"Money is one of the easiest ways to track events. It leaves the best fingerprints."When you're trying to crack a big conspiracy, sometimes it can be hard to get people to open up to you because they're more scared of the conspirators than they are of you. At other times the conspirators are well-connected and have judicial protection for their secrets. But everything needs to be paid for somehow, and tracing the money can often get you the information you need. Such forensic accounting is often viewed as boring and/or headache-inducing by the characters, because it involves a lot of staring at numbers. Despite the name, this can easily be applied to paperwork such as cargo manifests. Either way, there is usually a forensic accountant who hits the high points about his work in his report to the detectives, who are simply pleased that they have the evidence to bust a crook from a purely intellectual resource. Quite common in Crime and Punishment Series of all types. As such, don't bother listing every example from such series; one or two per show will suffice. See also Intimidating Revenue Service, where this trope is a common tool. Not related to Follow the Money, even though that's a stock phrase often used to describe this trope.
— Alan Parker, Alpha Protocol
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Anime and Manga
- In a Ghost in the Shell story, Aramaki discovers that his old mentor has been taking bribes, and reminds him that "It was you who taught me to always follow the money."
- While the precise procedure is not shown on-screen, this is how Ra's Al-Ghul was able to find Batman's real identity. As he explains on his Establishing Character Moment (which includes standing right in the Bat-Cave as he's doing so, having snuck up on Bruce), a thorough examination of Bruce Wayne's expenses revealed some incongruencies, which were the purchases of the Bat-gear.
- Euphie's power in A Cold Calculus. Upon her appointment as Viceroy of Area 11, she uproots the corruption in her administration and even uses it to figure out such things as: how the resistance cells procured Glasgow's, the existence of Clovis' secret project, the source of Refrain in the country and the existence of the Geass Directorate.
- In The Accountant the protagonist is one, though he generally works for criminals to find out whose been pilfering their ill-gotten gains. The investigator after him finally gets a break by using the same trope to discover his money-laundering fronts.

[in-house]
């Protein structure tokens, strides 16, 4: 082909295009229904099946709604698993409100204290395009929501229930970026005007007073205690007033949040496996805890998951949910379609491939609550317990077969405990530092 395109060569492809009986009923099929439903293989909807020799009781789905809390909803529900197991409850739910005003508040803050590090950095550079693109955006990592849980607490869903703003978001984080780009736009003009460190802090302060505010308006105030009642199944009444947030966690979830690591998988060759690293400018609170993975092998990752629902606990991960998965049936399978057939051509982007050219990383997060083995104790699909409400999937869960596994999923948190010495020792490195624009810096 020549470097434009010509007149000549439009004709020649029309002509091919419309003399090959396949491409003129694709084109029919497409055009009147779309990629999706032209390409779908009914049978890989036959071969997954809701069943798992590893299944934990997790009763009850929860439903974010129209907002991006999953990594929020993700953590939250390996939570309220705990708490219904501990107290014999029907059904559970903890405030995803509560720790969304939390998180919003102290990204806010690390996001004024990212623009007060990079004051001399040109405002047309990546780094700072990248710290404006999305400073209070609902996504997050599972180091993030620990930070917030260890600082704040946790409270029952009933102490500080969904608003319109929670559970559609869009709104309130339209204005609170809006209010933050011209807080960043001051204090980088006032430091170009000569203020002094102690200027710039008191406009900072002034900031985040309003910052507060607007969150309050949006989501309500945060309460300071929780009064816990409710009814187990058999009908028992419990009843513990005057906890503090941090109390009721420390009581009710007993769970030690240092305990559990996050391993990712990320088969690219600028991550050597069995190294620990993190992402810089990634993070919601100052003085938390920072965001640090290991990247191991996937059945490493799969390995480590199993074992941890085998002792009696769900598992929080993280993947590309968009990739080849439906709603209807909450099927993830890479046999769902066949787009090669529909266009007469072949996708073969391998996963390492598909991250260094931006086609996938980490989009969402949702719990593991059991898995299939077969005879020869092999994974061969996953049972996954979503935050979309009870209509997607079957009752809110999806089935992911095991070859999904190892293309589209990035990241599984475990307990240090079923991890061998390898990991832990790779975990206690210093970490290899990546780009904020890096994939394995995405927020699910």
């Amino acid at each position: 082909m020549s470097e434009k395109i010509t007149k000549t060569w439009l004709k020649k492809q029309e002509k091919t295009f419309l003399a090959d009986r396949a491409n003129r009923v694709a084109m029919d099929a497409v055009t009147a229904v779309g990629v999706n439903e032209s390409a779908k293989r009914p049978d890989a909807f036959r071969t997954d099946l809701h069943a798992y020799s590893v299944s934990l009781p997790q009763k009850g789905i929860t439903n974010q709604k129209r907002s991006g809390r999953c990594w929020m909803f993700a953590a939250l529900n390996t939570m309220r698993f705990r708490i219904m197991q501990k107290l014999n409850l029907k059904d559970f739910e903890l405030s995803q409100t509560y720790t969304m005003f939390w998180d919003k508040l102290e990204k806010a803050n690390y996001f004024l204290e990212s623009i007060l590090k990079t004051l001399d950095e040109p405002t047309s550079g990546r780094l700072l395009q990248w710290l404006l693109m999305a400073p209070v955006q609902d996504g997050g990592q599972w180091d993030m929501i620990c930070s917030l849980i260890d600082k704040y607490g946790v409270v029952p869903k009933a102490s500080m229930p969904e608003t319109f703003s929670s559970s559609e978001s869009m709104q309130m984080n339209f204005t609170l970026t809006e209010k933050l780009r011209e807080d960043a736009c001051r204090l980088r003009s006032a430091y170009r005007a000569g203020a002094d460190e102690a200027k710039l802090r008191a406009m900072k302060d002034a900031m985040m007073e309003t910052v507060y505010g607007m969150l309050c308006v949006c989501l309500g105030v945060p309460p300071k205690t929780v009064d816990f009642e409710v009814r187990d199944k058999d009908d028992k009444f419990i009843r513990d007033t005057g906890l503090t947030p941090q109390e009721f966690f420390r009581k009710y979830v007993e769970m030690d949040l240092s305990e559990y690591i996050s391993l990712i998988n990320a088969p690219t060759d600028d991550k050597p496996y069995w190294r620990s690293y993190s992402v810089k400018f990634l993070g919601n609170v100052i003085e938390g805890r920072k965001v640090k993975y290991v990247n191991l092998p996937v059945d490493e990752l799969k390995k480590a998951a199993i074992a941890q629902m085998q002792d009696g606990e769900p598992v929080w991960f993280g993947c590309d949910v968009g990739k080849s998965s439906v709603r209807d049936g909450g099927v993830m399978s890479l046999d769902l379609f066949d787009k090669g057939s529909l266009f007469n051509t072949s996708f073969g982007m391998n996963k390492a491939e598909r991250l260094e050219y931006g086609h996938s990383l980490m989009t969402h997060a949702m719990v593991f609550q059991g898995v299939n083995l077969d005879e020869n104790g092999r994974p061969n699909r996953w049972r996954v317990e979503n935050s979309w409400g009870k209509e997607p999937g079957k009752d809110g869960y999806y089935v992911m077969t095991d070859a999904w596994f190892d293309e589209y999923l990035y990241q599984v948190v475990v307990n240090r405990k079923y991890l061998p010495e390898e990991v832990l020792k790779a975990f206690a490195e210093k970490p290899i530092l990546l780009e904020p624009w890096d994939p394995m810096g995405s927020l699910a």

- In the film adaptation of V for Vendetta, Detective Inspector Finch decides to go through government tax records while trying to find out details about the terrorist V. This thread of investigation eventually leads to him uncovering sensitive details about the conspiracy the Norsefire party used to bring itself to power. (In the original comic Finch got the information from the FATE supercomputer, which wasn't in the movie.)
Finch: One thing is true of all governments; the most accurate records are the tax records.
- The Dark Knight Saga:
- Batman Begins has Rachel's boss stumble onto the League of Shadows' plan after he discovered a cargo ship had arrived in Gotham's port with one more cargo container than its manifest said it embarked with. Unfortunately a couple of Dirty Cops off him before he is able to tell anyone.
- A subplot in The Dark Knight. Bruce Wayne determined that Lau's financial investments firm was just a front for money laundering from looking at their books (Lau is laundering money for all of the Gotham mob crews). Later, one of Wayne Enterprises' own accountants figures out that Bruce Wayne is Batman, just by taking a closer look at company records and noticing how much money is going towards research & development projects that never get released. Nothing comes of the latter due to Lucius Fox giving the accountant a very firm reality check.note
- In The Other Guys, Will Ferrell's character is trained as a forensic accountant, which initially makes him a joke to the other cops, but eventually proves to be just what was needed.
- The film All the President's Men made the phrase "Follow the money" a part of the political lexicon and popular culture. In the film, it is whispered to reporter Bob Woodward by Deep Throat as a way to cut through the lies and deceptions and find the truth about the Watergate scandal. This is a fictionalized line created by the movie, but nevertheless catches the spirit of the process perfectly.
- In True Lies' Action Prologue, the goal of Harry, Faisil, and Gib in infiltrating the mansion in Switzerland is to steal financial data from an Arab underworld figure for use in Omega Sector's counter-terrorism operations.